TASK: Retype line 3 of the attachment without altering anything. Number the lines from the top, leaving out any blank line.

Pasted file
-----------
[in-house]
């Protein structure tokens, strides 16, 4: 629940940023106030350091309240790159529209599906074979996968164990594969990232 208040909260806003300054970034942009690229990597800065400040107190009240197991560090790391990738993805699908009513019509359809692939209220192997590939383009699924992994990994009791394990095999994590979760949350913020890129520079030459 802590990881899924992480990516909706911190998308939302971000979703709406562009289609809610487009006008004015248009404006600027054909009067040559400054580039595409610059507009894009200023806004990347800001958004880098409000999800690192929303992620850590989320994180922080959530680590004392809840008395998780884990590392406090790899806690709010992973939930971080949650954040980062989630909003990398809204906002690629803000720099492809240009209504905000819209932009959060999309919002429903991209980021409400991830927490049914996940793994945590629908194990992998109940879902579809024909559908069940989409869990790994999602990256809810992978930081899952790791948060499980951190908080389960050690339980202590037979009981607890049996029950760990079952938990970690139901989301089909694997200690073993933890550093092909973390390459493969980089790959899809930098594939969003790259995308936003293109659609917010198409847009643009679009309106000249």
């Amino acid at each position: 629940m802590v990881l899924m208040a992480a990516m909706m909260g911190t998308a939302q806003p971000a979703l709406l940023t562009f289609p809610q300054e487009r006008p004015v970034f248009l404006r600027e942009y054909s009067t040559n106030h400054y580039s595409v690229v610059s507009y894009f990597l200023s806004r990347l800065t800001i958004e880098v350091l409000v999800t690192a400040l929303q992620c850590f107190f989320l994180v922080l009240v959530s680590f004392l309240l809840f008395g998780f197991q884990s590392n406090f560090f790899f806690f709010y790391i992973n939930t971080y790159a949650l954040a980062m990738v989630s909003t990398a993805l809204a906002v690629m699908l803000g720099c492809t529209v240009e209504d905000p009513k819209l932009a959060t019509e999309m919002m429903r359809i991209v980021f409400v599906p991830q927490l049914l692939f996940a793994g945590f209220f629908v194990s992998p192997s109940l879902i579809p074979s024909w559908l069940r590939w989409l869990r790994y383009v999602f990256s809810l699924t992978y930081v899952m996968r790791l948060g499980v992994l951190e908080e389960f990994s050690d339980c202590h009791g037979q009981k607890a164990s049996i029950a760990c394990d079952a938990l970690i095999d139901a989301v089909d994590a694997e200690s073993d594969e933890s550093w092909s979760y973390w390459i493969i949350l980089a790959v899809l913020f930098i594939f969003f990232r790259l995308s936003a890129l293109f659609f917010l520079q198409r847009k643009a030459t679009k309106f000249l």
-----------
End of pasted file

């Amino acid at each position: 629940m802590v990881l899924m208040a992480a990516m909706m909260g911190t998308a939302q806003p971000a979703l709406l940023t562009f289609p809610q300054e487009r006008p004015v970034f248009l404006r600027e942009y054909s009067t040559n106030h400054y580039s595409v690229v610059s507009y894009f990597l200023s806004r990347l800065t800001i958004e880098v350091l409000v999800t690192a400040l929303q992620c850590f107190f989320l994180v922080l009240v959530s680590f004392l309240l809840f008395g998780f197991q884990s590392n406090f560090f790899f806690f709010y790391i992973n939930t971080y790159a949650l954040a980062m990738v989630s909003t990398a993805l809204a906002v690629m699908l803000g720099c492809t529209v240009e209504d905000p009513k819209l932009a959060t019509e999309m919002m429903r359809i991209v980021f409400v599906p991830q927490l049914l692939f996940a793994g945590f209220f629908v194990s992998p192997s109940l879902i579809p074979s024909w559908l069940r590939w989409l869990r790994y383009v999602f990256s809810l699924t992978y930081v899952m996968r790791l948060g499980v992994l951190e908080e389960f990994s050690d339980c202590h009791g037979q009981k607890a164990s049996i029950a760990c394990d079952a938990l970690i095999d139901a989301v089909d994590a694997e200690s073993d594969e933890s550093w092909s979760y973390w390459i493969i949350l980089a790959v899809l913020f930098i594939f969003f990232r790259l995308s936003a890129l293109f659609f917010l520079q198409r847009k643009a030459t679009k309106f000249l």